I really wanted to like this one more than I did. I’m a fan of just about every actor in the piece and I think Kate Mara is hot like fire. I like blood and gore which this film is swimming in and I love me a good siege movie. All these things combined should have made for an incredibly fun two hours in front of the television, but they don’t combine well, instead they congeal and flop half formed onto the ground. When I sat down to write this I was planning on being much less harsh than this because I thought “Oh, well. It was entertaining and didn’t shit the bed horribly,” but I’m tired of making excuses for movies like this. Movies that have all the right ingredients to make Fettuccine Alfredo but have a chef that only knows how to make Top Ramen. 90% of the things that don’t work in this movie don’t work because of the direction and the script and there’s no excuses for that.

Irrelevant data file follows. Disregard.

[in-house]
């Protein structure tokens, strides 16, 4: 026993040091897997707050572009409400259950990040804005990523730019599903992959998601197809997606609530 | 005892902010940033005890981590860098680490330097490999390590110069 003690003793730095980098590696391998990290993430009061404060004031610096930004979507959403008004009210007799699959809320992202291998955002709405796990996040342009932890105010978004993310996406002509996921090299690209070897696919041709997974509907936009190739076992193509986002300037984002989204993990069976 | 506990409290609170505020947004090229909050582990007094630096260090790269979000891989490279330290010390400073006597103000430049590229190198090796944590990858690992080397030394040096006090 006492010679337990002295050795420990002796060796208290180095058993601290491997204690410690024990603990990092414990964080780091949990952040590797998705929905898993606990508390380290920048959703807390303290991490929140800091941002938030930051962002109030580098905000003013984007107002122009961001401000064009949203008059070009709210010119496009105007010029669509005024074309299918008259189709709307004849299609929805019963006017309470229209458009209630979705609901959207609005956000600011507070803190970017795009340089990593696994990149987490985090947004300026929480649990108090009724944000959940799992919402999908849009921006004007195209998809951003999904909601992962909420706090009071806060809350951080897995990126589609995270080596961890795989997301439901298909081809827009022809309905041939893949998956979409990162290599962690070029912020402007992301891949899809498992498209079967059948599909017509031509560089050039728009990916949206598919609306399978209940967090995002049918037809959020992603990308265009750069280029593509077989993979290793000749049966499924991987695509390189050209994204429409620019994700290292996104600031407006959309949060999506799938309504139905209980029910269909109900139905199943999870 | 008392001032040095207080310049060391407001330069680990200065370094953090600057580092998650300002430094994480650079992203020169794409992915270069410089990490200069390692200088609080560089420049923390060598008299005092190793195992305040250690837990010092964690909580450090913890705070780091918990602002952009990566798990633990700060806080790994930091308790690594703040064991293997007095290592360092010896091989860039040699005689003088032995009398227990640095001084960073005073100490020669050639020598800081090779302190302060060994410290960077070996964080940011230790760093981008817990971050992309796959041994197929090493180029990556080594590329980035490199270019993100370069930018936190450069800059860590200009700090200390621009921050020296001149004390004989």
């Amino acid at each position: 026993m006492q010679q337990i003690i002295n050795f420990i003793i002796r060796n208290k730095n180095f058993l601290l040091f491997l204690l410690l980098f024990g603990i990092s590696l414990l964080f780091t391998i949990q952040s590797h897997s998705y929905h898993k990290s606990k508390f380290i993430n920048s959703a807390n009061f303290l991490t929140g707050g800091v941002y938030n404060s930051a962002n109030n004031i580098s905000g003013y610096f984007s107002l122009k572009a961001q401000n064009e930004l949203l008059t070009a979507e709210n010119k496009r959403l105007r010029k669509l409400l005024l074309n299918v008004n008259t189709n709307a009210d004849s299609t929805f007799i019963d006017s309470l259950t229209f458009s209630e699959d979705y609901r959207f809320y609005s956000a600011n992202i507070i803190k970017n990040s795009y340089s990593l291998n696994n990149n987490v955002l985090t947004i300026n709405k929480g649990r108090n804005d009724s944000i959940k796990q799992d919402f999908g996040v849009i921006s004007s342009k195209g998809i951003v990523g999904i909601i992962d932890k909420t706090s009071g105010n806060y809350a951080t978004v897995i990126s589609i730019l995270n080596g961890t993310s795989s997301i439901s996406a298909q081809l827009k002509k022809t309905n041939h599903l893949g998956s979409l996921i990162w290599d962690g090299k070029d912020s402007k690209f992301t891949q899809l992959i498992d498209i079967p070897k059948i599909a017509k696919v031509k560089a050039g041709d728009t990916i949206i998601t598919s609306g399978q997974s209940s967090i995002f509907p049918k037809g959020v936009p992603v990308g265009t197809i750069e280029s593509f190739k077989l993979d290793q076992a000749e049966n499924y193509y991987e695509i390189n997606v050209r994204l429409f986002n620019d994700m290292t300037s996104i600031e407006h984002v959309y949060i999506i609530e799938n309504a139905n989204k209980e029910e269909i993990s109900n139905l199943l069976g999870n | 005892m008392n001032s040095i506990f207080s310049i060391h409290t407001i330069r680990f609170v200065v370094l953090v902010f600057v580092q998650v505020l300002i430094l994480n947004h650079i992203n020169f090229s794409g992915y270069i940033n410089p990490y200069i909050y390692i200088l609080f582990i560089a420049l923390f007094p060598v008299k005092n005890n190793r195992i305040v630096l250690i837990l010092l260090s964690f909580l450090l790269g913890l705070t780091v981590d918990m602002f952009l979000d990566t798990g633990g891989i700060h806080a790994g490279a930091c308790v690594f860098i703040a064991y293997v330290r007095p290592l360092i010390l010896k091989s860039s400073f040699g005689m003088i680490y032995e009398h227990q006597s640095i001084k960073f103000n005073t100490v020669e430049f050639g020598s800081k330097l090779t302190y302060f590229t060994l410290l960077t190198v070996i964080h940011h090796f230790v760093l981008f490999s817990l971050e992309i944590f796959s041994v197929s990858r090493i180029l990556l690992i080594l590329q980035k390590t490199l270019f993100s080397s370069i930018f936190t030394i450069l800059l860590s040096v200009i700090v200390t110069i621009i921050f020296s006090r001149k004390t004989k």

When you have a cast that includes some of the best actors working right now, there’s also no excuse not to give them something to do. Derek Jacobi (who plays Cornhill, the Lord that lives in Rochester Castle with his wife, Kissed by Fire Kate Mara) pops up three or four times to harumph and act effete and bitchy that his castle is being used for the siege. His character has a purpose and Jacobi plays the motivations well, but there is nothing else for him to do other than wring his hands. The man is also married to Molten Kate Mara, so maybe a little more background on their union would have been nice there. I hate reviewing movies for what they should have been instead of for what they are, but Ironclad just feels like a barrel of missed opportunities waiting to be revealed to the world.